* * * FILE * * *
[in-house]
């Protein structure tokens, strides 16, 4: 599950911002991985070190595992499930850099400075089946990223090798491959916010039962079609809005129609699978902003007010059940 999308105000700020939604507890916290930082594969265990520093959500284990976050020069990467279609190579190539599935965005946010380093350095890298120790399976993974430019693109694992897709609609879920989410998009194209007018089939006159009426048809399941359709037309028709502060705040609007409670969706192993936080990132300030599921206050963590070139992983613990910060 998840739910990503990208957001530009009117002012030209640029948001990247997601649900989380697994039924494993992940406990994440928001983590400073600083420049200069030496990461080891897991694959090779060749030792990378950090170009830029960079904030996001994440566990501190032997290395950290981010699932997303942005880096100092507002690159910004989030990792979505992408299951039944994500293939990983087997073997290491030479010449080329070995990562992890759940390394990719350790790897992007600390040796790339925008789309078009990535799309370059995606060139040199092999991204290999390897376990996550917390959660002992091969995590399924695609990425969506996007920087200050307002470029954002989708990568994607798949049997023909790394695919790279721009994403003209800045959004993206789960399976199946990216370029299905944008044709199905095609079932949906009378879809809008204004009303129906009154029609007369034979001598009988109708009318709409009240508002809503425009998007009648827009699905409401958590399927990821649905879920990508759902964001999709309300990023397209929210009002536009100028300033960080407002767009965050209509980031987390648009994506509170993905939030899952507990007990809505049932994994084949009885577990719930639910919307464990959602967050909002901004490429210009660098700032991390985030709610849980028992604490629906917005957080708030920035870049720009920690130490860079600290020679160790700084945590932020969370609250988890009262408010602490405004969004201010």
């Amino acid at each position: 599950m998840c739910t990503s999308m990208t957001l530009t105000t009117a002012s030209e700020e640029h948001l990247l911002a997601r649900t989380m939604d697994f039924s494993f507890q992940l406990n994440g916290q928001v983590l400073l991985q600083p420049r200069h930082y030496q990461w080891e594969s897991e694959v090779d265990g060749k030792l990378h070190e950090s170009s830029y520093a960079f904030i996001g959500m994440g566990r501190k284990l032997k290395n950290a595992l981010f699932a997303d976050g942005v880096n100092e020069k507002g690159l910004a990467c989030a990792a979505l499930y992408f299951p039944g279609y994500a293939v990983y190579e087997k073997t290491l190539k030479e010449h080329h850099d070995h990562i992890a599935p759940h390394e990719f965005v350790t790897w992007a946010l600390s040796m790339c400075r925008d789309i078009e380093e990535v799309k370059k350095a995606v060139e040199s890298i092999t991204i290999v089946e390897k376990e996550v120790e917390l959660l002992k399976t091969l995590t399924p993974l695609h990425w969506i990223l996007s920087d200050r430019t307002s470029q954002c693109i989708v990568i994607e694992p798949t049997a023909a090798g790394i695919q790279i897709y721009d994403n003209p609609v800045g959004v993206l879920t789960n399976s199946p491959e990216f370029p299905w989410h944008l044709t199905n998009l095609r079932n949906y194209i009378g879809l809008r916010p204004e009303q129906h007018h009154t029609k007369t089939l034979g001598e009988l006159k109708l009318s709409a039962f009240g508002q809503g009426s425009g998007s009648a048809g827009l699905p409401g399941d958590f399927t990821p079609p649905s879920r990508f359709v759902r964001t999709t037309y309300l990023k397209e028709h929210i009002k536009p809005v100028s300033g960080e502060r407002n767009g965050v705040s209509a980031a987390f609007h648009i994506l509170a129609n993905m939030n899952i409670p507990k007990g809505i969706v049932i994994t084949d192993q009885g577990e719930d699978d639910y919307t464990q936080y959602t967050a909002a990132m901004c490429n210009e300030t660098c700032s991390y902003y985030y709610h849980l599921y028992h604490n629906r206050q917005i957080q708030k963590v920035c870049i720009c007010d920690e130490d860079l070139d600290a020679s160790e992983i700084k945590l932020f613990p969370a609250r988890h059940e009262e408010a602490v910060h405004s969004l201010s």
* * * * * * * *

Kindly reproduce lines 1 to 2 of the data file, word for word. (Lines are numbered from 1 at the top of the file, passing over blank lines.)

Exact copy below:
[in-house]
């Protein structure tokens, strides 16, 4: 599950911002991985070190595992499930850099400075089946990223090798491959916010039962079609809005129609699978902003007010059940 999308105000700020939604507890916290930082594969265990520093959500284990976050020069990467279609190579190539599935965005946010380093350095890298120790399976993974430019693109694992897709609609879920989410998009194209007018089939006159009426048809399941359709037309028709502060705040609007409670969706192993936080990132300030599921206050963590070139992983613990910060 998840739910990503990208957001530009009117002012030209640029948001990247997601649900989380697994039924494993992940406990994440928001983590400073600083420049200069030496990461080891897991694959090779060749030792990378950090170009830029960079904030996001994440566990501190032997290395950290981010699932997303942005880096100092507002690159910004989030990792979505992408299951039944994500293939990983087997073997290491030479010449080329070995990562992890759940390394990719350790790897992007600390040796790339925008789309078009990535799309370059995606060139040199092999991204290999390897376990996550917390959660002992091969995590399924695609990425969506996007920087200050307002470029954002989708990568994607798949049997023909790394695919790279721009994403003209800045959004993206789960399976199946990216370029299905944008044709199905095609079932949906009378879809809008204004009303129906009154029609007369034979001598009988109708009318709409009240508002809503425009998007009648827009699905409401958590399927990821649905879920990508759902964001999709309300990023397209929210009002536009100028300033960080407002767009965050209509980031987390648009994506509170993905939030899952507990007990809505049932994994084949009885577990719930639910919307464990959602967050909002901004490429210009660098700032991390985030709610849980028992604490629906917005957080708030920035870049720009920690130490860079600290020679160790700084945590932020969370609250988890009262408010602490405004969004201010």